Vintage Vogue 8875 – Cherry Blossom Dress

I mentioned a while back that I wanted to make up Vintage Vogue 8875 in a silky poly floral fabric I had been saving for a special project, and I decided to jump right into it and make myself a new dress for my cousin’s wedding. The wedding was set to be a very classy affair in black and white — much fancier than the usual Southern Baptist weddings I’ve attended where people sip punch made from ginger ale, pineapple juice, and orange sherbet while nibbling on a cake baked by the bride’s aunt.

In other words, MUCH fancier than my own wedding.

First on the agenda: figure out how to FBA this vintage beast. It’s not your typical princess seam bodice. Oh, and it’s not even a typical kimono sleeve bodice either. No, this beast has both a princess seam AND kimono sleeves AND a cut-wedge waist dart, and you can’t just princess seam FBA it or kimono sleeve FBA it.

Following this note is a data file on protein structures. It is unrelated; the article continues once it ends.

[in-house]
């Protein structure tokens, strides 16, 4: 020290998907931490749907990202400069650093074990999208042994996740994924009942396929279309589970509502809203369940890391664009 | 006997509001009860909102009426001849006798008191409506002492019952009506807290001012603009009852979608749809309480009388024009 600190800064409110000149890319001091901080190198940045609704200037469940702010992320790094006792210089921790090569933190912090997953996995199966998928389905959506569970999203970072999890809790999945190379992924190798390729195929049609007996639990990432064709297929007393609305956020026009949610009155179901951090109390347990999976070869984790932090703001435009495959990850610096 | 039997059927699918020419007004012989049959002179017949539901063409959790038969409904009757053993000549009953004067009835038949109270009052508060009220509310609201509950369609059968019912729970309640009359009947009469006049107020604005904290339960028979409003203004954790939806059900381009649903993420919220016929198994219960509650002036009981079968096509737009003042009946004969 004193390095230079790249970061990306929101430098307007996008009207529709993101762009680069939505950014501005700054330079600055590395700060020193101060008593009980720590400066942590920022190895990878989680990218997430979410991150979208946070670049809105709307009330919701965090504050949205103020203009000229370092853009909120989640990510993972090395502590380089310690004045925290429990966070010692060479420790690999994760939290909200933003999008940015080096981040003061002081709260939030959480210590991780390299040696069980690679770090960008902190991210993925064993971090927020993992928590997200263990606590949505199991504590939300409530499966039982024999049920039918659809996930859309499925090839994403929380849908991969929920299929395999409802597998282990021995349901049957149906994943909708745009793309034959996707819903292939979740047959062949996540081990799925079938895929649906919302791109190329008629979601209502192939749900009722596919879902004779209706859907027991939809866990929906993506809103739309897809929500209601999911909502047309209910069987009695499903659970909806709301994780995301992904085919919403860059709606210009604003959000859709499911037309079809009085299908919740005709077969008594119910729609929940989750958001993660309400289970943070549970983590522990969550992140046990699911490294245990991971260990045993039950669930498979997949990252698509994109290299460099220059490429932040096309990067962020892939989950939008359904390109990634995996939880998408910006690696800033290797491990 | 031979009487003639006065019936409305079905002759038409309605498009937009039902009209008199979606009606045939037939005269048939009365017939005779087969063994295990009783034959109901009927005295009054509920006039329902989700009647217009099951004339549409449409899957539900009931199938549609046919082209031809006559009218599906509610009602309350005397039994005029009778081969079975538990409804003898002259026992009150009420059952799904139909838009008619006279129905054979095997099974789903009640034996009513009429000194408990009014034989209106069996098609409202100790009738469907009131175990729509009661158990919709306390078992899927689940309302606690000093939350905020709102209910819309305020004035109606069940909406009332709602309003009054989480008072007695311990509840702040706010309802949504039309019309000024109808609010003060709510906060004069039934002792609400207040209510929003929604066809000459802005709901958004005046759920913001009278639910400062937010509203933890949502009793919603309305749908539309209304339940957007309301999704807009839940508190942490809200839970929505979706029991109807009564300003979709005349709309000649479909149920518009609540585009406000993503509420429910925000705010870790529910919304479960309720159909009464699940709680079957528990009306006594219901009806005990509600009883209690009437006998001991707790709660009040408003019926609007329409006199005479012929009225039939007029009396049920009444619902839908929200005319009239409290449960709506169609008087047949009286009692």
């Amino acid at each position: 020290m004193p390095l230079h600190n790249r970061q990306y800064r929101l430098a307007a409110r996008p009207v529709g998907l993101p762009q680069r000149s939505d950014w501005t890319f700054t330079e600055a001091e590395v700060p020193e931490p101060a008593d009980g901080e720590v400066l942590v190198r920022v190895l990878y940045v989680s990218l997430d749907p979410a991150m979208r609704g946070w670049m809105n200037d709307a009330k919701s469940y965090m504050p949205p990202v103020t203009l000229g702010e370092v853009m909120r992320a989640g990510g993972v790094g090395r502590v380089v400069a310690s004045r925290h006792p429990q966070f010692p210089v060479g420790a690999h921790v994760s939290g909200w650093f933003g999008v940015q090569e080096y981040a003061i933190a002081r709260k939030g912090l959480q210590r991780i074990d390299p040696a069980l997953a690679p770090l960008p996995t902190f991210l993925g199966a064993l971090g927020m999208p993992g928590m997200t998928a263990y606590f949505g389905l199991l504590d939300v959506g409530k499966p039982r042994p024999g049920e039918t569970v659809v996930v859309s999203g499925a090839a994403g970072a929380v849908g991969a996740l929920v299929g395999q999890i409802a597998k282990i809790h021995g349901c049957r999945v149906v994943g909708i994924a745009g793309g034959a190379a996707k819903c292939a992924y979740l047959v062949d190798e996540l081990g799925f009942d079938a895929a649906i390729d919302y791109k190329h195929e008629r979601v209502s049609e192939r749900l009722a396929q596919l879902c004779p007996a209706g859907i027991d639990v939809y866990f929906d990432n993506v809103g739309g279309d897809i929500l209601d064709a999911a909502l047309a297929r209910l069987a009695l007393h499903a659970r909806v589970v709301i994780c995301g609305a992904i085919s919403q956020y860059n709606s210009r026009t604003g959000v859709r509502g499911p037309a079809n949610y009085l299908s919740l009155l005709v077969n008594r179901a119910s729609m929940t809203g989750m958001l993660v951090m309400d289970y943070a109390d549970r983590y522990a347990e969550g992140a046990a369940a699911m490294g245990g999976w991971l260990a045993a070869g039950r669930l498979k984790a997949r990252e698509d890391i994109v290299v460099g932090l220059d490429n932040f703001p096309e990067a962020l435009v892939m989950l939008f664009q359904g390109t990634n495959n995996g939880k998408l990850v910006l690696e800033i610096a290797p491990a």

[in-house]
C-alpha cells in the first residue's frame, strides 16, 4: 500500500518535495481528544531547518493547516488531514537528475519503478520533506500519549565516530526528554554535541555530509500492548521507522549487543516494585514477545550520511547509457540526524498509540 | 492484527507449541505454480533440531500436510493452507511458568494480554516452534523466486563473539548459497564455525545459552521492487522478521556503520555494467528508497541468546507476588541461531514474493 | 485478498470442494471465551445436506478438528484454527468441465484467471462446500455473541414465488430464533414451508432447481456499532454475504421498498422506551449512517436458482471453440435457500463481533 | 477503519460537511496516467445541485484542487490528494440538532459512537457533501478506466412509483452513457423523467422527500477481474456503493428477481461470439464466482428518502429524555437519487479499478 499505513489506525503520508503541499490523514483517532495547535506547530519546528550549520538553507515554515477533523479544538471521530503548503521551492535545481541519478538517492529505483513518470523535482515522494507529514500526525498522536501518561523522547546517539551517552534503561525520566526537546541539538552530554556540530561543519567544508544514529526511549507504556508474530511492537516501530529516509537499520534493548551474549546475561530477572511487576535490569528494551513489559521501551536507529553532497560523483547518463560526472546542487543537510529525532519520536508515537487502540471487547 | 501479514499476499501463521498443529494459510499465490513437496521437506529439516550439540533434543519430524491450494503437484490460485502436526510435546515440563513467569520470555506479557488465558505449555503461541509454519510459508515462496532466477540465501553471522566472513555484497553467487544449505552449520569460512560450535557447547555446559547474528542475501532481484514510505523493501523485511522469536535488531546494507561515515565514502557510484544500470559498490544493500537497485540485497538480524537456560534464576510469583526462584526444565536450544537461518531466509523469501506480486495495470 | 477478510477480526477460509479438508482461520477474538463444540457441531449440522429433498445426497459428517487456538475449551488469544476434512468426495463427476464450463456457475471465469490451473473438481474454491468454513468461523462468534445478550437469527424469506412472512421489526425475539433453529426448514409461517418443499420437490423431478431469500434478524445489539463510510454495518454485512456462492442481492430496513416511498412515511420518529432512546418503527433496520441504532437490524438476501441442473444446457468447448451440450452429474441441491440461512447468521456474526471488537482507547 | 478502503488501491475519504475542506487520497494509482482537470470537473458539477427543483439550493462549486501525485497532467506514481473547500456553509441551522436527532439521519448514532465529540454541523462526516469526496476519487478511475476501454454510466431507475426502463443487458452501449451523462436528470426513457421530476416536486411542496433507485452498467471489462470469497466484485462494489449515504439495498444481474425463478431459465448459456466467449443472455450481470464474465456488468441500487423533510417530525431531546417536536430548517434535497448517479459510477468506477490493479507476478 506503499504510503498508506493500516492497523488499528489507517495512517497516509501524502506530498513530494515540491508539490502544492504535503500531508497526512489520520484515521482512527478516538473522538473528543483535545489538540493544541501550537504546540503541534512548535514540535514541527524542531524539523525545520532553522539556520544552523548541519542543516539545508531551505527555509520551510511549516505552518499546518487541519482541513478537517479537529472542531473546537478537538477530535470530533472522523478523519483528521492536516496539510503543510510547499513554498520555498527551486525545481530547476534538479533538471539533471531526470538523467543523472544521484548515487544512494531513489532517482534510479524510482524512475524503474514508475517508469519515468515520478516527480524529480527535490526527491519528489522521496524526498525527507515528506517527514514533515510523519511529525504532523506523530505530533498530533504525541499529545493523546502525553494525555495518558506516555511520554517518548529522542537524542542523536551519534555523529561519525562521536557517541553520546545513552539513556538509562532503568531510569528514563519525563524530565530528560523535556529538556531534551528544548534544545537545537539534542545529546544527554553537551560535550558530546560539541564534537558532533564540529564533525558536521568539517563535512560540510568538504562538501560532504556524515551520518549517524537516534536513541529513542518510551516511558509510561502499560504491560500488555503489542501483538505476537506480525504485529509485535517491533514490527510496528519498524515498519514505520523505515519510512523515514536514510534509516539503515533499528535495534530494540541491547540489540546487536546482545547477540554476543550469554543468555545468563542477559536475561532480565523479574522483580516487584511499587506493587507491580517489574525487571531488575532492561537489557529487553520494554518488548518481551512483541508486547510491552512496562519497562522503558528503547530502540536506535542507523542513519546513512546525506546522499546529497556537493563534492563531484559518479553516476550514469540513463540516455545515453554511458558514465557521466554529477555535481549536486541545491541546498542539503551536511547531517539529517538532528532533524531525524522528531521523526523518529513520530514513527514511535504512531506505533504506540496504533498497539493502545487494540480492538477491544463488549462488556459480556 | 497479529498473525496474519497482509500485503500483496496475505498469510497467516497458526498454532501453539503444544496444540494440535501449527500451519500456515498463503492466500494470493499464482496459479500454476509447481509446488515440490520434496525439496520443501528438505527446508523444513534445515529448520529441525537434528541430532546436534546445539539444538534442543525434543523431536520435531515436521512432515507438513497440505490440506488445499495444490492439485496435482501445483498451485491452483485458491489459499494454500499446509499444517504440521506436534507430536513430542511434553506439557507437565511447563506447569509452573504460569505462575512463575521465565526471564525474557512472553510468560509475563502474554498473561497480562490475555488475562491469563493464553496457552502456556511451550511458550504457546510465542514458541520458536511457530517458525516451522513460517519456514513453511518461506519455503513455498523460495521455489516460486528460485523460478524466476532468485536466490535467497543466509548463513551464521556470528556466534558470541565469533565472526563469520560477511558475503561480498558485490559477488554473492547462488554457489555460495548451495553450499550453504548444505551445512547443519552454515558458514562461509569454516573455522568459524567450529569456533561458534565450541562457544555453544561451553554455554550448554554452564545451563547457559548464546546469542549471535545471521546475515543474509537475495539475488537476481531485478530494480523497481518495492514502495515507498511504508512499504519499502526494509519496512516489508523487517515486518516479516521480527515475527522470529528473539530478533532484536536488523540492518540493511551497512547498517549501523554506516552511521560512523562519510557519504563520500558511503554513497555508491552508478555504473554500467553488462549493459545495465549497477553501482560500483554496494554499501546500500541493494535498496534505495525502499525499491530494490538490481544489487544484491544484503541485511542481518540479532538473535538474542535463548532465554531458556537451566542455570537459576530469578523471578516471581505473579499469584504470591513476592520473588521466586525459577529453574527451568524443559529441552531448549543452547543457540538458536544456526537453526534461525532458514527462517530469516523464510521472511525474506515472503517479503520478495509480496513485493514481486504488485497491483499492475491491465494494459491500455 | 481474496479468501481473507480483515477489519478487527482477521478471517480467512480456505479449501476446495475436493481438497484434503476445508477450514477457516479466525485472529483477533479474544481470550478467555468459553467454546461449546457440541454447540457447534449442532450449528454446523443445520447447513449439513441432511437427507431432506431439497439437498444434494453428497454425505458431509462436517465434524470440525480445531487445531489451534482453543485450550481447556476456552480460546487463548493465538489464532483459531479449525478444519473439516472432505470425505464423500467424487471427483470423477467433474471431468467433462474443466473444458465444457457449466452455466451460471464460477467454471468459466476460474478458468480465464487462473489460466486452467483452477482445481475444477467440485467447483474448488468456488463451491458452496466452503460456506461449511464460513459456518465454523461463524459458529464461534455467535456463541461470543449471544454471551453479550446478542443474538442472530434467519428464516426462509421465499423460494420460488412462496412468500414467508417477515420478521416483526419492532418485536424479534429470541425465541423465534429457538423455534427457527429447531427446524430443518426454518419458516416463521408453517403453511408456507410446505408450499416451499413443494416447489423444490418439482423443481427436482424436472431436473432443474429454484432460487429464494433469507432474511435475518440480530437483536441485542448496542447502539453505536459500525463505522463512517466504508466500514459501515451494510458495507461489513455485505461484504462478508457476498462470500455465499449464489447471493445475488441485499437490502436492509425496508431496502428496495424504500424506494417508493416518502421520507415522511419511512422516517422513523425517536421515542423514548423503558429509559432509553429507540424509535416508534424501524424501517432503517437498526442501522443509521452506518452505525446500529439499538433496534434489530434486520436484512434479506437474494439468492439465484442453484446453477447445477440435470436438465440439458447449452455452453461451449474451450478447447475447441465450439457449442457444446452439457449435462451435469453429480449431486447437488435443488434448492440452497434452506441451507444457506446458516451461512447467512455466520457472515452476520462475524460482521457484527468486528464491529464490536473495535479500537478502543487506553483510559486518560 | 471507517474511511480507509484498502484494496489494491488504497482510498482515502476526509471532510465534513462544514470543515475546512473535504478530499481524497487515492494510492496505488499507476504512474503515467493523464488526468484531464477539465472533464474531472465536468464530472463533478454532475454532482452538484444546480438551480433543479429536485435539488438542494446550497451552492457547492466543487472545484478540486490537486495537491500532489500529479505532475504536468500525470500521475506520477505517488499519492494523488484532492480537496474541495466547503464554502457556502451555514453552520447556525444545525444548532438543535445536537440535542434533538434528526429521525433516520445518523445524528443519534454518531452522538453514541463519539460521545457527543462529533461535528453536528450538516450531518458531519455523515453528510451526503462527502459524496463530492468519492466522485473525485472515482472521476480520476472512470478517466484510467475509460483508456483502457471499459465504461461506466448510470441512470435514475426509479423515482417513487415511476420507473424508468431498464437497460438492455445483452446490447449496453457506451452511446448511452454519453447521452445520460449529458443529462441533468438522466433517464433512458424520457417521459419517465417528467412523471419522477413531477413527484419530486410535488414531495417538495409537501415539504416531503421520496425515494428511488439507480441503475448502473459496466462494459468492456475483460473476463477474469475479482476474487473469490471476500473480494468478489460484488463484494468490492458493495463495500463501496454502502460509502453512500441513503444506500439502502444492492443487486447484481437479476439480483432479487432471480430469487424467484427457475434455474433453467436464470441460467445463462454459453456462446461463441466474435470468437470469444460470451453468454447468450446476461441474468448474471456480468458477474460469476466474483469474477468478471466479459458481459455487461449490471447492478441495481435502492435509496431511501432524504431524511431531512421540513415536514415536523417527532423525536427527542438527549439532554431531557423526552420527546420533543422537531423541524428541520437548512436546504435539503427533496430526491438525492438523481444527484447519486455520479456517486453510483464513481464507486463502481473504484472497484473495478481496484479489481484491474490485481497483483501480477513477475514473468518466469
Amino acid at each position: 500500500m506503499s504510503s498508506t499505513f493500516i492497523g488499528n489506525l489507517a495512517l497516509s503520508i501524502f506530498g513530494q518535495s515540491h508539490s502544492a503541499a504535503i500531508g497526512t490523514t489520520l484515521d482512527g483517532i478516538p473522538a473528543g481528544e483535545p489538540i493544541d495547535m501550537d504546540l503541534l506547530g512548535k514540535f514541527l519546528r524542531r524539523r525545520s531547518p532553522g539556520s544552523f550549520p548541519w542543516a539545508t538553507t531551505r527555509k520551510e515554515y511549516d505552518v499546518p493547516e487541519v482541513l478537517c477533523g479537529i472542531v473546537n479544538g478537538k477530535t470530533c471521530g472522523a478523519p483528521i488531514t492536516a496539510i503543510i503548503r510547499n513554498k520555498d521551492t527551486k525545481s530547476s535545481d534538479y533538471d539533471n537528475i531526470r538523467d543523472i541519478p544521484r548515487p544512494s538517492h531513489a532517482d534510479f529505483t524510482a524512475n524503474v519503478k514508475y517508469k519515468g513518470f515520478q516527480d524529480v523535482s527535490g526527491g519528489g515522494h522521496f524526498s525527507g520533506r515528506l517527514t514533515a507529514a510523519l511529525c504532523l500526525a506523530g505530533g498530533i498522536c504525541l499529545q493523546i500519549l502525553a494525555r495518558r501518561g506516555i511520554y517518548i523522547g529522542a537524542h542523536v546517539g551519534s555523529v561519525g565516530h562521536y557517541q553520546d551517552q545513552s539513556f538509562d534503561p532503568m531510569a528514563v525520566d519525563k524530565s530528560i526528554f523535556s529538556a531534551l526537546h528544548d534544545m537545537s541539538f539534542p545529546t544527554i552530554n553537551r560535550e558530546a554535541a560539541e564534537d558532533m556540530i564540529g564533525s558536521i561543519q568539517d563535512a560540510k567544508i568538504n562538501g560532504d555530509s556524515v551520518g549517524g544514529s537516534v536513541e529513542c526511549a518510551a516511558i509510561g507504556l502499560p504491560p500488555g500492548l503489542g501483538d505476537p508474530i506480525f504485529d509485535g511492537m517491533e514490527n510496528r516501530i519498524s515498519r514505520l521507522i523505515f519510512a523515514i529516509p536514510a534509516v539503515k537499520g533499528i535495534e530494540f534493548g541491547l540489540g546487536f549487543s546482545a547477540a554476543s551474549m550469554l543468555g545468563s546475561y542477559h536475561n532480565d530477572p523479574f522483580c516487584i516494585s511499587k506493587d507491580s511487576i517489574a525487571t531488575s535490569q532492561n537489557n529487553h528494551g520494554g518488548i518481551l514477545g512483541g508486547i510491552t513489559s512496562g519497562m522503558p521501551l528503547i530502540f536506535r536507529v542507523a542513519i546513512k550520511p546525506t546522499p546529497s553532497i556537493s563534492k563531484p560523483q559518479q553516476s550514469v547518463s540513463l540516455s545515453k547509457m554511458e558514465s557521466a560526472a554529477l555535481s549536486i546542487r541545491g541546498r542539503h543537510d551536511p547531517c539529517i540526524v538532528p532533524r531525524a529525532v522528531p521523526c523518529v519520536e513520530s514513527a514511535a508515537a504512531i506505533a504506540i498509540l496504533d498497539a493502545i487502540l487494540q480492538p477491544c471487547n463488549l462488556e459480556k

I couldn’t get my head around it, so I sent a panicked message to my mentor, Claire Kennedy, begging her to help me because she was my only hope. We went back and forth with Claire trying to direct me to FBA it a certain way and me just not quite getting it. She ended up making a video for me that provided a perfect visual of where to cut and slide and add tissue to make the dress fit.  I also had to add a broad back adjustment even though I don’t have a broad back because the kimono sleeves needed a bit more ease for movement. This PDF from Texas A&M was helpful (turns out Aggies are good for something after all!). We found that the dress has a blousy waistline, even though the line art on the pattern envelope doesn’t seem to show that. Blousy waists look frumpy on me, so I shortened the bodice and adjusted it to fit my waist. I also disliked the fold-over waist darts on the skirt front because they looked “poochy,” so I just made them like the ones on the back.